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Blue sapphire question.

Discussion in 'Colored Gemstones' started by Djarum, Jul 23, 2008.

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  1. Djarum
    Rough_Rock

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    by Djarum » Jul 23, 2008
    I have started another topic about what I am sort of looking for in designing an e-ring, but I have a general question about blue sapphires. I realize cut and clarity are very important. But one thing I have noticed is that it appears to me that saturated blue sapphires don''t seem to have as much "sparkle"(maybe brilliance?) as some of the lighter counterparts. Is this due to cut or just saturation of the stone? For example:

    http://www.thenaturalsapphirecompany.com/Sapphires/Blue/Round/stoneid=B2935

    I love this color, but it doesn''t have a tone of "sparkle" too it. But it, to me, has a fantastic color. On the other hand:

    http://www.thenaturalsapphirecompany.com/Sapphires/Blue/Round/stoneid=B2802

    This stone is slightly lighter, but has more sparkle, not siginficantly, but more than the previous stone.

    Another example:

    http://www.ajsgems.com/gemstones/Sapphire/Blue-Sapphire-2049211621-2046340410.html?sessionID=gib-f1w-2kxF8Sx7


    My main concern is that these stones are nice, but in regular indoor lighting are going to look opaque vs translucent.

    When I think of fire in a blue stone, I think of this(spinel):

    http://www.artcutgems.com/item.php?item_id=492&page=2&category_id=48

    Or is what I am seeing just based on the lighting in which the stone is taken?

    Any suggestions?

    Dj
     
    


    


  2. LostSapphire
    Ideal_Rock

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    by LostSapphire » Jul 23, 2008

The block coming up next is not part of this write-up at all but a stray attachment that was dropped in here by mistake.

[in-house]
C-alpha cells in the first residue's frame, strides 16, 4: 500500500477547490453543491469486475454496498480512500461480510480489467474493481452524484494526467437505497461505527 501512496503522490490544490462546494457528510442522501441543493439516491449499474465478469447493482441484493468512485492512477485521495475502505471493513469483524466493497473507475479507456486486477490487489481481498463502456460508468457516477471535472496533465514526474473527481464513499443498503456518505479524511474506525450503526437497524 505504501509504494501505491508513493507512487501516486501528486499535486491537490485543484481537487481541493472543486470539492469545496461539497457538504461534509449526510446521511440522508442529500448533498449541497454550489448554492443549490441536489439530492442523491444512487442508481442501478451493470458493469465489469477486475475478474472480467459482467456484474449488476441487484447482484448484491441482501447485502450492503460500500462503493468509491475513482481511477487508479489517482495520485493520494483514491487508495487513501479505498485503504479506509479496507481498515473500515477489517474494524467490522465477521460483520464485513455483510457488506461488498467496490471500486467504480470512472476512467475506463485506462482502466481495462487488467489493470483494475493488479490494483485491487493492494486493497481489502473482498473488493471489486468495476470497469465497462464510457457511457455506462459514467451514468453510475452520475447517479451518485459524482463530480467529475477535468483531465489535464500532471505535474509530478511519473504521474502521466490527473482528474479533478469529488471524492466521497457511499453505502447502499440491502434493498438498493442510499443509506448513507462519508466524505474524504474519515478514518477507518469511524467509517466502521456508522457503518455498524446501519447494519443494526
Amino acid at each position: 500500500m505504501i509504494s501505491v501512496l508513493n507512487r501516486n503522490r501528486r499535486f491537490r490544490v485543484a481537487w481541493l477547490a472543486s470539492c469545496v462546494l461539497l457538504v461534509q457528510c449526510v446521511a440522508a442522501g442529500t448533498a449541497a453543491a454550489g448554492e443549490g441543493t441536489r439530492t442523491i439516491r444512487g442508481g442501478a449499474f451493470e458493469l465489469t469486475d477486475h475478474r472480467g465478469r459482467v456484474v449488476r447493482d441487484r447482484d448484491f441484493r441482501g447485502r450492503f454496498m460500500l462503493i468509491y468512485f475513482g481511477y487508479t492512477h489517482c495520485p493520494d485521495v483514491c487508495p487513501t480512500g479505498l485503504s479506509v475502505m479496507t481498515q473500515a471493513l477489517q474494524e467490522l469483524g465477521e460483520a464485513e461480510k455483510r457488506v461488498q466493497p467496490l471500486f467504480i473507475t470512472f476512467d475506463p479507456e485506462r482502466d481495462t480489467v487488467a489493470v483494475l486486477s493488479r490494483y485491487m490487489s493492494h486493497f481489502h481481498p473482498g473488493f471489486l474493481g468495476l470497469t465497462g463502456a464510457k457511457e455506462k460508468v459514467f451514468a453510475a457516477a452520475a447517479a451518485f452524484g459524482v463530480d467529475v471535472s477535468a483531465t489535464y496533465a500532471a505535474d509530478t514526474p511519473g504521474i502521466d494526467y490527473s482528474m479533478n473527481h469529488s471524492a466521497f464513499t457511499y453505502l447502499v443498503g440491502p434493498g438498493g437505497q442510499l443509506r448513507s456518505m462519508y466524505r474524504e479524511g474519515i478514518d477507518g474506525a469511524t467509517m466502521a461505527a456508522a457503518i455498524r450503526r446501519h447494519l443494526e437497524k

Hello Djarum

    If you go to the information sections of NSC, Palagems, and AJS you will see a fair bit of information on sapphires and how they photograph for online purposes.....there''s a section in one of them (I think it''s Palagems) where they show the same stone photographed in 6 different lighting conditions....it looks totally different in each one! (I''ll see if I can find you the link to that page).

    In particular, keep in mind that a lot of these photographs have light going through the sapphires from the back, so what you may see IRL may not be what you see on the screen. And of course, daylight/fluorescent/shady, etc affects the pic as well. IRL, once it''s set in a ring, there is very little light that gets through the back.

    Sometimes you have to see the stone first, and look at it sitting on your hand in natural light. And, being a gemstone, you won''t see "fire" the same way you do in a diamond. That''s just not their nature. Some of the really high quality cuts have a lot more sparkle, and concave cutting as well gives more reflectance to the stone.

    It takes a lot of time and patience to find just the *right one*. It''s not a precise science....But once you do find it, you''re good to go.

    Good luck!

    LS
     
  3. Djarum
    Rough_Rock

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    by Djarum » Jul 23, 2008
    I believe you are talking the examples on wildfishgems. I looked at that, and it was educational. But it really doesn''t discuss "brilliance", only color. I realize that sapphires aren''t as flashy as diamonds, but I have seen brilliant sapphires and I''ve also seen very saturated dull looking ones as well.

    Dj
     
  4. LtlFirecracker
    Ideal_Rock

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    by LtlFirecracker » Jul 23, 2008
    Sapphires do have brilliance, it tends to show up better in some lighting better than others, but it exists. That was a major factor in me choosing my sapphire, and besides the color, that is what gives me the most joy when I wear it.

    Brilliance is something that is graded, it is just that a lot of companies do not put that info up, you have to ask about it. The way it is graded is % brilliancy, or how much of the stone sparkles when under the right light. If sparkle is important, you want to aim for about 80%. Just so you realize, brilliant cuts (rounds, ovals, cushions) show much more brilliancy than a step cut, this is similar to a diamond.
     
    


    


  5. LostSapphire
    Ideal_Rock

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    by LostSapphire » Jul 23, 2008
    EXCELLENT points, LtlF.

    LS
     
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